A genetically informed study of the longitudinal relation between irritability and anxious/depressed symptoms

Jeanne Savage, Brad Verhulst, William Copeland, Robert R. Althoff, Paul Lichtenstein, Roxann Roberson-Nay*

*Corresponding author for this work

Research output: Contribution to JournalArticleAcademicpeer-review


Objective Little is known about the longitudinal genetic and environmental association between juvenile irritability and symptoms of anxiety and depression. This study's goal was to assess the relationship between these constructs across a critical developmental period spanning childhood to young adulthood. Method Parents (n = 1,348 twin pairs) from the Swedish Twin Study of Child and Adolescent Development completed the Child/Adult Behavior Checklist (CBCL/ABCL) about their twin children. Data were collected during a prospective, 4-wave study starting in childhood (ages 8-9 years) and ending in young adulthood (ages 19-20 years). An irritability score and an anxious/depressed score were computed from CBCL/ABCL item endorsements. Genetically informative cross-lagged models were used to estimate the genetic and environmental relationship between these 2 constructs across time. Results Our models suggested that irritability more strongly predicted anxious/depressed symptoms than vice versa, consistent with a causal role of irritability on anxiety/depression at older ages. This relationship was significant only in late childhood/early adolescence. Additive genetic and unique environmental factors were significant contributors to both irritability and anxious/depressed symptoms and were both specific to and shared between these 2 constructs. The same common environmental factors influenced both constructs, although these factors accounted for a smaller amount of variance than genetic or unique environmental factors. Conclusion This study adds to our understanding of the developmental relationship between irritability and anxious/depressed symptoms and the contribution of genes and environmental factors to their association across development. Findings suggest the need to monitor for emergence of internalizing symptoms in irritable children and their potential need for therapeutic intervention.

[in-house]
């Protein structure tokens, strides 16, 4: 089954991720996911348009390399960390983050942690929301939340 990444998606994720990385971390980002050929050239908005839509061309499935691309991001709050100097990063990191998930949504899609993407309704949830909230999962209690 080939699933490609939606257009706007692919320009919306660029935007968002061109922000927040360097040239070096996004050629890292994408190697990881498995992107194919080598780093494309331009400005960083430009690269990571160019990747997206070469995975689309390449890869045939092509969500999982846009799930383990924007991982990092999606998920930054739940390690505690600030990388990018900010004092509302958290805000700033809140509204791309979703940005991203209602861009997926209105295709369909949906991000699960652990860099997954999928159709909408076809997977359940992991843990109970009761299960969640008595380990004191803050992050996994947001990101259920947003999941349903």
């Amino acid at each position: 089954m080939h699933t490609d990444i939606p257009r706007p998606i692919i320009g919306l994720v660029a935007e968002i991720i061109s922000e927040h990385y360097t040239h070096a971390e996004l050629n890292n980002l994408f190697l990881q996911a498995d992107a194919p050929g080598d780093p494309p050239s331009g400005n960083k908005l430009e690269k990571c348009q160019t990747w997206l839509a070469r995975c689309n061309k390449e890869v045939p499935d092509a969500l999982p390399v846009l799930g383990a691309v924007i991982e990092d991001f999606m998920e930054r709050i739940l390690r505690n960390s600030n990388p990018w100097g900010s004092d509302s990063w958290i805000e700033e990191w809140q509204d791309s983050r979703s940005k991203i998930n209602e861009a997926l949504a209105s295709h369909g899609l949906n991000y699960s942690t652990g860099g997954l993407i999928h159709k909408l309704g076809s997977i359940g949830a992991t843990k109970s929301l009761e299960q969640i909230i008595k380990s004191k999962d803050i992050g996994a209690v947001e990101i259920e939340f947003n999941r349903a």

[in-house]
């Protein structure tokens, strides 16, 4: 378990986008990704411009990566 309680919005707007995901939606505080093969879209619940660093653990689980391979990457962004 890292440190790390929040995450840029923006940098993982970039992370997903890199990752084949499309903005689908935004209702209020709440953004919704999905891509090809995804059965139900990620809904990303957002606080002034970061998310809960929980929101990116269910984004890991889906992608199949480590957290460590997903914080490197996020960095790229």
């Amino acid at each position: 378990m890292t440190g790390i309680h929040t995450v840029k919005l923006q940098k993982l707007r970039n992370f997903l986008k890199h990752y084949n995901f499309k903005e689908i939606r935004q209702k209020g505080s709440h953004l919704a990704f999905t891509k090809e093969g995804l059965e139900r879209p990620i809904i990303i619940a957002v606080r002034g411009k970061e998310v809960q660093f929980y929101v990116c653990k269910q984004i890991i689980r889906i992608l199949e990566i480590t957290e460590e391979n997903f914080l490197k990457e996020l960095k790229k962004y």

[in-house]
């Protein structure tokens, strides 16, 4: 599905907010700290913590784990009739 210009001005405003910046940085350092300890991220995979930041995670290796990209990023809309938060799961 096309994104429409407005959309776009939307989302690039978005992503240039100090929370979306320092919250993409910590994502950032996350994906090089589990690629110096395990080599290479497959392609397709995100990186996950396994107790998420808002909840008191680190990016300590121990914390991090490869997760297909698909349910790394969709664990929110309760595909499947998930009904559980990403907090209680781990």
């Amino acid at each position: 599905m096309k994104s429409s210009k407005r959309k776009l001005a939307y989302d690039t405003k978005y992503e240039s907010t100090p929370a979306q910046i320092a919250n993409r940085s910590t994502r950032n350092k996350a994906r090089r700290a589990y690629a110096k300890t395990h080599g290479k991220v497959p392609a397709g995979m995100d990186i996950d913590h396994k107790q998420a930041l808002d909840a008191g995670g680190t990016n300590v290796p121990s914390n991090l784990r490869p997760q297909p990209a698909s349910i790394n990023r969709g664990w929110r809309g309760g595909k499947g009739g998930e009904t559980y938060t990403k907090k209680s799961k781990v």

Original languageEnglish
Pages (from-to)377-384
Number of pages8
JournalJournal of the American Academy of Child and Adolescent Psychiatry
Issue number5
Publication statusPublished - 1 May 2015
Externally publishedYes


  • anxiety
  • depression
  • genetic
  • irritability
  • twins


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